Is Rapid Detox in Nashville Safe? What are the Risks of Rapid Detox?

Rapid detox is a tool most used by people who are looking for a quick way to get clean. But, then what?

As of recent, rapid detox is on the decline due to the inherent medical risks that accompany it, and it’s lack of efficiency. Many of the larger rapid detox centers throughout the United States have either discontinued Rapid Detox, or have modified it to a much longer, safer process that includes ongoing treatment.

Why? Rapid detox simply has not proven to be effective in providing lasting recovery from opioid addiction, and actually increases the chance of death if/when a patient relapses.

Before you consider rapid detox, be sure to speak with a health professional in-depth, as their are many risks and concerns that accompany rapid detox.

Rapid Detox is Not a Cure
Rapid detox is a medical process that rather abruptly removes narcotic agents from a person’s body. The process entails sedating the patient, and then injecting them with Naloxone, forcing the patient into precipitated withdrawal.

The patient is sedated throughout the process, and typically does not feel discomfort.

I’m Clean. Now What?
This is where rapid detox falls under heavy scrutiny. Yes, it will “clean” the system of narcotics, but it comes with many medical and emotional risks, as well as bypassing the much needed care a patient needs to remain clean.

What Do the Professionals Have to Say about Rapid Detox
Many of the larger treatment centers across the U.S. have abandoned rapid detox (aka: Ultra Rapid Detox) to to the many risks involved.

Here’s an excerpt from one of the nation’s leading detox centers regarding the dangers and warnings associated with rapid detox:

  1. General anesthesia carries considerable inherent risks itself. Anesthesia is directly responsible for thousands of unexpected deaths every year, and there’s no reason to expect it to be any less risky during rapid detox, and reasons for it to be even more so.
  2. Even though the patient is anesthetized, the body suffers enormous stresses as it experiences severe and traumatic withdrawal symptoms. One doctor commented that a patient had to be strapped to the table because their body was “flopping around like a fish out of water.” The effects of such stress cannot be predicted, and could have longer-term health consequences. Physical recovery can take days, weeks or months.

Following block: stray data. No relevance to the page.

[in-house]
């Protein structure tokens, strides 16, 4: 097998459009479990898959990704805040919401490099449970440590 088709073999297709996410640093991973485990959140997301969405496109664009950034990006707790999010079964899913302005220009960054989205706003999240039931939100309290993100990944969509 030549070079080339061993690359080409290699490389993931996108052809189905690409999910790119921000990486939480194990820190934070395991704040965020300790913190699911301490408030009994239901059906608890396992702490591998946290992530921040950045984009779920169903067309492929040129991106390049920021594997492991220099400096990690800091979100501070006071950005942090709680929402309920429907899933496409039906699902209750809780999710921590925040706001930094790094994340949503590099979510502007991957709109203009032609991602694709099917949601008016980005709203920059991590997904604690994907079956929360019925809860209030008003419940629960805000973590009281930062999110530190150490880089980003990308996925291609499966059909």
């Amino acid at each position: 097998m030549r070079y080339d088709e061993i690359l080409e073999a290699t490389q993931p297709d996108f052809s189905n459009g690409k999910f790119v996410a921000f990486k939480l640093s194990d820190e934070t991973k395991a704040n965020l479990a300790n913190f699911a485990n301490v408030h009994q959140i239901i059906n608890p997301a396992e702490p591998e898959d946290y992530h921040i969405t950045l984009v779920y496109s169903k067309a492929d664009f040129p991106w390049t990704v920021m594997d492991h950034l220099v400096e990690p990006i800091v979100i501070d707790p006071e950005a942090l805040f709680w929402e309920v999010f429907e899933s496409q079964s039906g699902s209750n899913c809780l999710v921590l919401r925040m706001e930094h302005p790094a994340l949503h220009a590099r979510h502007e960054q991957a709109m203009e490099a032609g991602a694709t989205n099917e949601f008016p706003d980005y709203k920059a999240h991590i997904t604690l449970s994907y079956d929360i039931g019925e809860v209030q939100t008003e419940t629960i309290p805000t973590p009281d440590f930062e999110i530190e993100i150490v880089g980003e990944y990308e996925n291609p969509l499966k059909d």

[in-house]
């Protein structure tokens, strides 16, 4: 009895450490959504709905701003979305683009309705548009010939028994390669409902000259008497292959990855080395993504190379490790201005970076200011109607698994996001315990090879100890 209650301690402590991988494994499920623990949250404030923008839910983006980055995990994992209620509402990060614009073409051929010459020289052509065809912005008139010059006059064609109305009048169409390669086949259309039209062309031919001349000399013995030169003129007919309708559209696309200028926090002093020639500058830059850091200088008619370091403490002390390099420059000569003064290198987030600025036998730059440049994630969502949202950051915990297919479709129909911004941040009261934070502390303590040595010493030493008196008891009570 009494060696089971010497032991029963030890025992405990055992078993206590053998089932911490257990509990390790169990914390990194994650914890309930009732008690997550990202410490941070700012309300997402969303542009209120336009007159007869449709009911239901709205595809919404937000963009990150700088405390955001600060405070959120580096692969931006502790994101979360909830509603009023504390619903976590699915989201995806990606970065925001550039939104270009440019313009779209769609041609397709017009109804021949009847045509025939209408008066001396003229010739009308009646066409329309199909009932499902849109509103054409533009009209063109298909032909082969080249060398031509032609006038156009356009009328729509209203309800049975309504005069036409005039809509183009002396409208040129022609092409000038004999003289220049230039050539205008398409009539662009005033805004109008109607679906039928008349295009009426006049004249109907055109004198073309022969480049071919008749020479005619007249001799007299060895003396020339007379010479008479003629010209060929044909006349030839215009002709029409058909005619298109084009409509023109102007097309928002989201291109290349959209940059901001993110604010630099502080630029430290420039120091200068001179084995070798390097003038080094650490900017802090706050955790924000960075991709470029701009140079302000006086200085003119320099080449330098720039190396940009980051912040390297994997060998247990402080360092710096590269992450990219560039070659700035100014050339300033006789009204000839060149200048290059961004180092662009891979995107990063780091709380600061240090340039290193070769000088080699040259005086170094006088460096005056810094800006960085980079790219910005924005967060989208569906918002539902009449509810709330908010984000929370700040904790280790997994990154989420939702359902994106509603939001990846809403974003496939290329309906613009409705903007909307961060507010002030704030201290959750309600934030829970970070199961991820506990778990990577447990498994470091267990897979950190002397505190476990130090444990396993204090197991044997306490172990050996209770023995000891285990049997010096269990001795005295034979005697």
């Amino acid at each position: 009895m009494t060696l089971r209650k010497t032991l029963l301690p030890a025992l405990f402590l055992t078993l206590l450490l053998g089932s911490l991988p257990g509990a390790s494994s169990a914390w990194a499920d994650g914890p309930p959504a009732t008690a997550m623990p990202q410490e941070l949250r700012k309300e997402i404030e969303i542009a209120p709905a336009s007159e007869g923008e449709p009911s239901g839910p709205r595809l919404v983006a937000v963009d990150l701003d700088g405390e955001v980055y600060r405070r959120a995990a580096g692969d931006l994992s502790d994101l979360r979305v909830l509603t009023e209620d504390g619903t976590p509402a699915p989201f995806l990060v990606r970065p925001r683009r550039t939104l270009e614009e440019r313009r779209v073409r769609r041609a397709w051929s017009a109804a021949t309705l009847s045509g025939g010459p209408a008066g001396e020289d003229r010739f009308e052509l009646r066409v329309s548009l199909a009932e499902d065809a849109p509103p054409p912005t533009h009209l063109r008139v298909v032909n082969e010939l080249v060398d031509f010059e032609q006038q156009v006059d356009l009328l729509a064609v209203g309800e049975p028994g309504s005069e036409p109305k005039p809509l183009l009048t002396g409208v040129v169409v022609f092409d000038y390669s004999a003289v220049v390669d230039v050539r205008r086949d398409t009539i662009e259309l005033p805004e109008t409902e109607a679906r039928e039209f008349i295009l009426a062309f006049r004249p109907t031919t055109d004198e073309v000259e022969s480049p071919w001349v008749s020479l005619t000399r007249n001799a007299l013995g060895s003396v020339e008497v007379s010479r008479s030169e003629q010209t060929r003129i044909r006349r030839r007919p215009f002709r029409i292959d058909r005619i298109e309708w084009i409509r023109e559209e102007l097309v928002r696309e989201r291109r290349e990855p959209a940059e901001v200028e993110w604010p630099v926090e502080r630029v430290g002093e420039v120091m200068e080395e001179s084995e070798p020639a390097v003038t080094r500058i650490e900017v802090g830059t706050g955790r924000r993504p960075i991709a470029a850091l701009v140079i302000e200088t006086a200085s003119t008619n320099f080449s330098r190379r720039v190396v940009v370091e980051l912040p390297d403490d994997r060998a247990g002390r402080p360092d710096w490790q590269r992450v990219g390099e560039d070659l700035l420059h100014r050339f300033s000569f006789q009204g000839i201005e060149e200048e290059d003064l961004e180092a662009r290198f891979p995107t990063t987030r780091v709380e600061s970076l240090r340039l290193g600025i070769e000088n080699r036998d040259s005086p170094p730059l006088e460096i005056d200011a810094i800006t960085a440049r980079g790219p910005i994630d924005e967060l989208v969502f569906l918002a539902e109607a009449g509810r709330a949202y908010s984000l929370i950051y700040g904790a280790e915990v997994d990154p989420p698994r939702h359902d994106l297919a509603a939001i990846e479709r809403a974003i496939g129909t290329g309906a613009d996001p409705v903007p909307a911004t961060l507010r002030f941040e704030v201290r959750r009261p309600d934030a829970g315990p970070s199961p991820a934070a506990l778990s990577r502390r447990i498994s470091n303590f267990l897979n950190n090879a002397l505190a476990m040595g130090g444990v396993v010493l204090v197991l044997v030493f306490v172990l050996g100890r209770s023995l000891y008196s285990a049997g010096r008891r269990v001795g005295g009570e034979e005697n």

3. Many patients complain of continuing withdrawal symptoms long after their rapid detox. They may have withdrawn from opiates, but are often given one or more medications to help deal with the stress and pain of the procedure, which is basically continuing a dependence on drugs, as well as risking interactions with other drugs if the patient relapses.
  4. The drugs used for rapid detox themselves carry certain risks, so much so that they require additional medical training to legally prescribe them. The training has been called less than perfect by some critics, for several reasons:

    a. If a patient has unknown or unreported medical conditions or allergies, a rapid drug detox drug, or the anesthesia, or both together, could be devastating. The training, skill and experience of the doctors is vitally important. For example, seven deaths were reported in New Jersey because patients had underlying heart conditions, or took cocaine some time after the treatment. Several deaths were reported in Michigan following rapid detox treatment, resulting in the suspension of the physicians’ licenses by the state’s Attorney General.

    b. A National Institute of Drug Abuse (NIDA) report warned of complications with the procedure that are “unacceptable” for an unproven treatment method. The report went on to say that patients may be at risk of choking or cardiac complications when given large quantities of detox drugs in combination with anesthesia.

    c. No two people are the same, and no two addictions are the same – everyone’s unique DNA, metabolism, level of health, addiction history and habits mean that any drug detox – not just rapid detox – is a unique situation. None of this is provided in the additional training.

    d. Rapid detox – and indeed many drug detox programs in general – usually fail to take these critical factors into account, cheating patients of the chance for the complete care they should receive.

  5. People who complete rapid drug detox are statistically more likely to overdose if they relapse – and the number that relapse is high. The drugs used for rapid detox seem to set a person up to be highly sensitive to opiates, so a former opiate addict who relapses may think he or she can consume the amount they used in the past, which now could be fatal.
  6. Finally, rapid drug detox does absolutely nothing to rehabilitate an addict’s life. As it said in the NIDA report mentioned earlier, “detoxification is not a cure for opiate addiction.” Drug detox is only the gateway to full drug rehab which addresses the underlying reasons for any addiction.

If you or someone you know is thinking about rapid detox or ultra rapid detox, please speak to a medical professional about the many risks.

A Better Solution than Rapid Detox – Without Withdrawals and Cravings
Suboxone treatment along with one-on-one therapy is the way that hundreds of people are detoxing at Nashville Suboxone Recovery Clinic. This allows people to detox safely in their own environment, without missing work or family. Often people feel better within an hour or two of taking Suboxone, though experiences will differ.

Detox from opiates safely at Nashville Suboxone Recovery. Call or text us today for narcotic detox this week: (615) 431-3701.

It’s time to get your life back.


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